The type of intimacy I am advocating in counseling is the intimacy that communicates the need of the Spirit and the application of truth to all of life. If only truth is stressed f you lose the relationality of the Spirit of God, but when truth is joined with a conspicuous dependence on the Spirit, then true change from glory to glory begins to take place. Theology must be an intimate pursuit. It is there we discover the Spirit of God who provides true fellowship with the Father and the Son. g

  1. An Evangelical Theology, Bird.  (back)
  2. Systematic Theology, An Introduction to Christian Belief, 477  (back)
  3. cult-like  (back)
  4. see Frame, 480  (back)
  5. Frame, 482  (back)
  6. certain counseling paradigms operate strictly from this premise  (back)
  7. II Corinthians 13:14  (back)
How can I understand unless someone guides me?

How can I understand unless someone guides me?

So Philip ran to him and heard him reading Isaiah the prophet and asked, “Do you understand what you are reading?” And he said, “How can I, unless someone guides me?” And he invited Philip to come up and sit with him.

In Acts 8, we are reminded of the familiar story of the Ethiopian Eunuch. The wealthy Ethiopian had been worshipping in Jerusalem.  Upon his return home he began to read aloud the words of the prophet Isaiah. Intrigued by them, he sought the help of someone who was capable of interpreting that text. The Ethiopian found an interpreter of Scripture, but also an interpreter of life. Philip’s interpretation was not only a Messianic interpretation but also a fulfillment of Isaiah 52:14-15, which promised that Yahweh would sprinkle the nations. The Ethiopian was sprinkled/washed clean from his transgressions. He began to see that Messiah suffered so that he might have life.

This passage establishes in many ways the need for biblical counseling. Counselees are asking Philip’s questions. Their lives torn by a host of events have clouded their understanding of life, and sometimes even the Bible itself. It is incumbent then, for counselors, to come alongside the hurting and the needy and provide an accurate view of their lives through the lens of the Bible.

Jesus is the starting point of all healing. He is the suffering servant, who received no justice, according to Isaiah’s prophecy. The interpreter/counselor begins by pointing to Jesus. He guides the counselee to see that Jesus is the answer to his despair. But he is not simply pointing him to a concept, but to a Person. Jesus, as Person, died and suffered. Jesus, as concept, offers no hope.

Notice that Philip ran to him. Philip understood the pain and despair of the eunuch. Philip was troubled by the eunuch’s lack of knowledge. The Spirit guides us to those who are most troubled, whether rich or poor. Philip, the counselor, then asked a question.

A few observations concerning the text above:

Notice that Philip asked him a question. Counselors are in the question-asking business. A porn addict may benefit from a stern rebuke, but the porn addict has already been rebuked by his own conscience, which is why he is seeking interpretation. A porn addict needs to probe his motivations and his justifications behind seeking his sinful habits. He needs to think through his worldview before he can see that it is deeply flawed. Questions will bring these assumptions to the surface.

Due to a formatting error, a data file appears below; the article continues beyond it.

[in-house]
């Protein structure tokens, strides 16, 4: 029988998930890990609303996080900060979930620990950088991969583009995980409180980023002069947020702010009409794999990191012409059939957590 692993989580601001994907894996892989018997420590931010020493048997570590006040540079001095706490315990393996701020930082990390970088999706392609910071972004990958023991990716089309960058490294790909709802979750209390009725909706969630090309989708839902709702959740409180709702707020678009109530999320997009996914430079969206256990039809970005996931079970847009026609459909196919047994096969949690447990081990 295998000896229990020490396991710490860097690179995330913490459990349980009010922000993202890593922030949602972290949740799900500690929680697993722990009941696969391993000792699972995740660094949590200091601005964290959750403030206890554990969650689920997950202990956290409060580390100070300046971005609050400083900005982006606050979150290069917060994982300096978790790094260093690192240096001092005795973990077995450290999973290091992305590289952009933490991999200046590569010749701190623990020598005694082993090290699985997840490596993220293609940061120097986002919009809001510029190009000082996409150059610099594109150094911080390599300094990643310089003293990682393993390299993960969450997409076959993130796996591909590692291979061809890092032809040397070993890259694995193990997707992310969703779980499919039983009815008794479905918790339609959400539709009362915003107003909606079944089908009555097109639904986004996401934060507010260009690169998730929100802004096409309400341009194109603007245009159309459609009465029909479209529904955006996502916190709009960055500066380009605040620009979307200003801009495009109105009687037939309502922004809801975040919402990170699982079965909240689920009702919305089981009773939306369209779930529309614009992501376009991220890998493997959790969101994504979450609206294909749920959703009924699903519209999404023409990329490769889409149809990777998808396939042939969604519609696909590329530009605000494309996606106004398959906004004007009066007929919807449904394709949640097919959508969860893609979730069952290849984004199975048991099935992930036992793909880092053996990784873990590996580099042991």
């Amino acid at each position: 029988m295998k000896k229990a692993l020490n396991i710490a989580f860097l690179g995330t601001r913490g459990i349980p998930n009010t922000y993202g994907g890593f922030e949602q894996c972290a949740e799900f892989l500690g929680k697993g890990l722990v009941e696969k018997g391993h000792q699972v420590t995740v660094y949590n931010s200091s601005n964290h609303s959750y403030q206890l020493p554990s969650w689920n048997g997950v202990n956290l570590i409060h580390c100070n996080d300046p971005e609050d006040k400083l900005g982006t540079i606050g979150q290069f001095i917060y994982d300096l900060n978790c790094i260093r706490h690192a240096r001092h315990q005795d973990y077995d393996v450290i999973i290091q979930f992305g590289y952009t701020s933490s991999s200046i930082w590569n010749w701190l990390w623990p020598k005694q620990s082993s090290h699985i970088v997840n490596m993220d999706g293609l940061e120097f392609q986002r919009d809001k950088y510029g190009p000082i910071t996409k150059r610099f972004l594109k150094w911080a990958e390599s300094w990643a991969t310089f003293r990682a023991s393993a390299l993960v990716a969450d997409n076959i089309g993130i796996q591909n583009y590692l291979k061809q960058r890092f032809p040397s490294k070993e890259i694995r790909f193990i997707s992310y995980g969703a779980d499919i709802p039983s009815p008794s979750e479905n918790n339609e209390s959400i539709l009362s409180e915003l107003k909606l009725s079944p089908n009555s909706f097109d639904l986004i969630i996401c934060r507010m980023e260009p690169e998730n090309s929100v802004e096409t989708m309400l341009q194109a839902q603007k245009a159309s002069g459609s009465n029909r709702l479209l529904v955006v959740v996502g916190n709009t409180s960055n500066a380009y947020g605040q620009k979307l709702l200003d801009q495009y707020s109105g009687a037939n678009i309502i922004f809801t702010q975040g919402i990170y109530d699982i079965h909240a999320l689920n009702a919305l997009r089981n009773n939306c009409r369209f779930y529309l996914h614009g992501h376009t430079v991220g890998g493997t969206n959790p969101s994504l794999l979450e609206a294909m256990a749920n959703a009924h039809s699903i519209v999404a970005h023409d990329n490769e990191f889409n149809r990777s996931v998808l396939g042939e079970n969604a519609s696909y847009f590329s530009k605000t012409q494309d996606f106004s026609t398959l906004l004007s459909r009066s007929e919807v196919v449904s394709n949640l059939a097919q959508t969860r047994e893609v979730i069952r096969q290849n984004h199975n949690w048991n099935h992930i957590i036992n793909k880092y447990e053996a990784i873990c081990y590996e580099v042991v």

The counselee needed help. Counselors cannot help those who do not wish to be helped. The counselee acknowledged that his answers, his attempts to be good, his efforts to get away from certain habits were not paying off. He realized that unless someone guides him his efforts will all be in vain.

Guiding someone is a form of life interpretation. The counselor needs to take the counselees’ assumptions about the world and dissect them so that the counselee can see the context surrounding his sins. He may be oblivious to his own environment. He may not know that the culture he is imbibing is causing a greater urge to immerse himself in those sins. He needs guidance to see that his interpretation is flawed.

Finally, notice that the eunuch invites the counselor to come and sit by him. This is not always the case. The work of the Spirit, of course, was already humbling the eunuch. His worship experience had already softened his own mind to seek wisdom. In some cases, the counselor needs to make aware to the counselee that he needs help and guidance. At times pride will keep the individual from seeking any help. He is certain that his lack of knowledge of the text and of his own life is not a problem and that in time he will learn to deal with it. This is where community life becomes crucial to the individual. If sins are simply seen as separated acts from the community, then they bear no weight on anyone else besides the individual. If, however, sins are communal by nature, then making known to the addicted man that he needs guidance becomes a necessary component of community life. The hurting has little hope of finding a right interpretation if he has no one willing to point out his need of one.

The eunuch was baptized. Philip’s interpretation offered him a perspective that changed him and caused him to act upon it. Counselors offer interpretation that will change the course of action of the counselee. Counselors, by God’s grace, will offer a message of hope. Jesus is that hope. The One who received no justice offers justice in the sight of God to those who humble themselves and seek his guidance. Jesus sat with us and offered us an interpretation of our lives that made us whole.